Internationalizing the Yuan

China has a number of issues to deal with relating to their economic growth and history of currency manipulation. The fast growing Chinese economy has accumulated billions of dollars’ worth of assets denominated in foreign currencies. The keys to Chinese success have been first of all a cheap labor pool and significant foreign investment in Chinese industry. And second the Chinese have continually purchased US dollars on the Forex markets and purchased US government debt. This second tactic has served to keep the value of their currency unusually low and allowed them to attractively price their exports. Unfortunately for China not all good things last. First of all the recession has hit Europe hard and Europe has been China’s best customer. It has also hit North America so that neither of the two greatest economies in the world is buying as much from China. And the US government is going through a prolonged period of dysfunctionality. The threat of debt default scares China which holds billions in US denominated currency and bonds. But, where does China dump these assets without further devaluing what they hold. One solution is what China is going about doing, internationalizing the Yuan and that will lead to the Yuan fluctuation with other foreign currency exchange rates.

Internationalizing the Yuan, within Limits

Most recently Singapore and China announced direct trading between their currencies. This adds Singapore to Hong Kong, Taiwan, and London as offshore hubs for Yuan based investment. In the case of Singapore there will be a $8 billion quota (50 Billion yuan). Institutions in Singapore will be able to invest in Chinese domestic securities. The program is called the Renminbi Qualified Foreign Institutional Investor. In addition, Chinese institutional investors will be able to use Yuan to purchase available securities in Singapore. Just recently a similar program was opened in London in which direct trading between the GBP and Yuan was started. China is in the process of internationalizing the Yuan within limits. The problem China will have with internationalizing the Yuan is that they will need to let its value float against other currencies. That will be detrimental of Chinese exports if the Yuan drifts too high in international markets. Currently these markets allow the Yuan to trade within limits against the USD, Yen, AUD, GBP, and Singapore dollar. On the horizon is a program to let Chinese investors convert their Yuan for overseas investments through these limited venues.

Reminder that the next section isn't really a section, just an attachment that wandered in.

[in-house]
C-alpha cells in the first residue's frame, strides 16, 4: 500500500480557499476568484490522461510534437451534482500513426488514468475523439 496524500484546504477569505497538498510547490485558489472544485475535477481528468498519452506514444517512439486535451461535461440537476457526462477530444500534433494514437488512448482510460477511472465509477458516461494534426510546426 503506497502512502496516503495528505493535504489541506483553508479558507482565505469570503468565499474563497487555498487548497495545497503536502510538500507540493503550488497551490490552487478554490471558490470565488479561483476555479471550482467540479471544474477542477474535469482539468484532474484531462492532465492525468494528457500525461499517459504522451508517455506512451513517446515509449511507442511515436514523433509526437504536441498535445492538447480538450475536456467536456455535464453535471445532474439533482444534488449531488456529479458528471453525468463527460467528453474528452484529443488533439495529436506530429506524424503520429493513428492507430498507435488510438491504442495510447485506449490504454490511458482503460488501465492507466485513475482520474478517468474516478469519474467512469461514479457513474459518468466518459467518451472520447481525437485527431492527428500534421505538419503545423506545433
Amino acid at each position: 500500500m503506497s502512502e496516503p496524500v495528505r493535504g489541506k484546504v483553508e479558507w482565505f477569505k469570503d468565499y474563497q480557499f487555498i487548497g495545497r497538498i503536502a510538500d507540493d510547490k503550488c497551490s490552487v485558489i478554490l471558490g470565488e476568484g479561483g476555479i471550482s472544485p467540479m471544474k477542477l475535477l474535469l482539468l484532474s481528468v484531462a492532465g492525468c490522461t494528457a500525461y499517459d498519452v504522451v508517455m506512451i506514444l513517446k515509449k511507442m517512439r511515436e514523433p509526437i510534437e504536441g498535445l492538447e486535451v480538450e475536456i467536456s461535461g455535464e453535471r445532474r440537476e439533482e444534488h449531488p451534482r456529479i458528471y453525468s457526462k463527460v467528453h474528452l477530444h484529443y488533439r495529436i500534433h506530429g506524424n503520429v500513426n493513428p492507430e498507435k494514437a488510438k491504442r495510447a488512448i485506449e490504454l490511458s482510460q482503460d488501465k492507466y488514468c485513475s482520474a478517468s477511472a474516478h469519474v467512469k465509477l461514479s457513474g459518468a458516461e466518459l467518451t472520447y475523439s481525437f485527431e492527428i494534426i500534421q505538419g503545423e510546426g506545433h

Trading while China Is Internationalizing the Yuan

Current exchange rates are around six Yuan to the US dollar and five to the Singapore dollar. Volatile markets of late have raised both prospect of profit and loss in trading the Yuan. However, as China succeeds in internationalizing the Yuan they will succeed in having foreign contracts written in Yuan instead of US dollars and possibly end up being a safe haven currency even as being a safe haven currency may escape the USA. The driving force behind the relative value of the Yuan still is the desire to protect Chinese exports. However, the Chinese have to a degree painted themselves into a corner with that policy and if they want to be successful in internationalizing the Yuan they will need to let it float and that could spell profits for traders who are adept at predicting changes in foreign currency rates.